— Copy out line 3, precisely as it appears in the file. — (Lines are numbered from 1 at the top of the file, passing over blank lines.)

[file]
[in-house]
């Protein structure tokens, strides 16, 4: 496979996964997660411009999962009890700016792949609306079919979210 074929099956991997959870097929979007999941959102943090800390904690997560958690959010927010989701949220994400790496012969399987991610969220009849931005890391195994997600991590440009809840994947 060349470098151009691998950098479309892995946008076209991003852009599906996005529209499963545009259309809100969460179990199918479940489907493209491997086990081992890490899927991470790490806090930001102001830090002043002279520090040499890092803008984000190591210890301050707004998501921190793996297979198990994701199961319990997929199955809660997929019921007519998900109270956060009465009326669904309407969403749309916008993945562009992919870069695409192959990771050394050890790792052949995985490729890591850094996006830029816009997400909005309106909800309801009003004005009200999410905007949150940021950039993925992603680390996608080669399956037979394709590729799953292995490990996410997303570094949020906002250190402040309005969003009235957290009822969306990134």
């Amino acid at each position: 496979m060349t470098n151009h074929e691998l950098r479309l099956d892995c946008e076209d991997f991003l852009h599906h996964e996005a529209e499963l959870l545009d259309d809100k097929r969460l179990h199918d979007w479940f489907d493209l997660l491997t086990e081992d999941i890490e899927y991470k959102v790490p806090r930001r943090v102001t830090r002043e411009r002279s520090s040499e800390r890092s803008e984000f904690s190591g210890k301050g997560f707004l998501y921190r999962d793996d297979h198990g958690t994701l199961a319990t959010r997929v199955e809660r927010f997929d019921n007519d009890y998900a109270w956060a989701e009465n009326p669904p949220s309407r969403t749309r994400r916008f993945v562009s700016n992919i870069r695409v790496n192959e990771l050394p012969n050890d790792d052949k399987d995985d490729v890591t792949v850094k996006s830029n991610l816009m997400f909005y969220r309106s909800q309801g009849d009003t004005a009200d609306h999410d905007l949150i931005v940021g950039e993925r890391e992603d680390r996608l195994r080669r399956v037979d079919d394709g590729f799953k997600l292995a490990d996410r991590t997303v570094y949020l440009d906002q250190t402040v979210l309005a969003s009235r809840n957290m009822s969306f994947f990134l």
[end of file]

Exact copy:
């Amino acid at each position: 496979m060349t470098n151009h074929e691998l950098r479309l099956d892995c946008e076209d991997f991003l852009h599906h996964e996005a529209e499963l959870l545009d259309d809100k097929r969460l179990h199918d979007w479940f489907d493209l997660l491997t086990e081992d999941i890490e899927y991470k959102v790490p806090r930001r943090v102001t830090r002043e411009r002279s520090s040499e800390r890092s803008e984000f904690s190591g210890k301050g997560f707004l998501y921190r999962d793996d297979h198990g958690t994701l199961a319990t959010r997929v199955e809660r927010f997929d019921n007519d009890y998900a109270w956060a989701e009465n009326p669904p949220s309407r969403t749309r994400r916008f993945v562009s700016n992919i870069r695409v790496n192959e990771l050394p012969n050890d790792d052949k399987d995985d490729v890591t792949v850094k996006s830029n991610l816009m997400f909005y969220r309106s909800q309801g009849d009003t004005a009200d609306h999410d905007l949150i931005v940021g950039e993925r890391e992603d680390r996608l195994r080669r399956v037979d079919d394709g590729f799953k997600l292995a490990d996410r991590t997303v570094y949020l440009d906002q250190t402040v979210l309005a969003s009235r809840n957290m009822s969306f994947f990134l």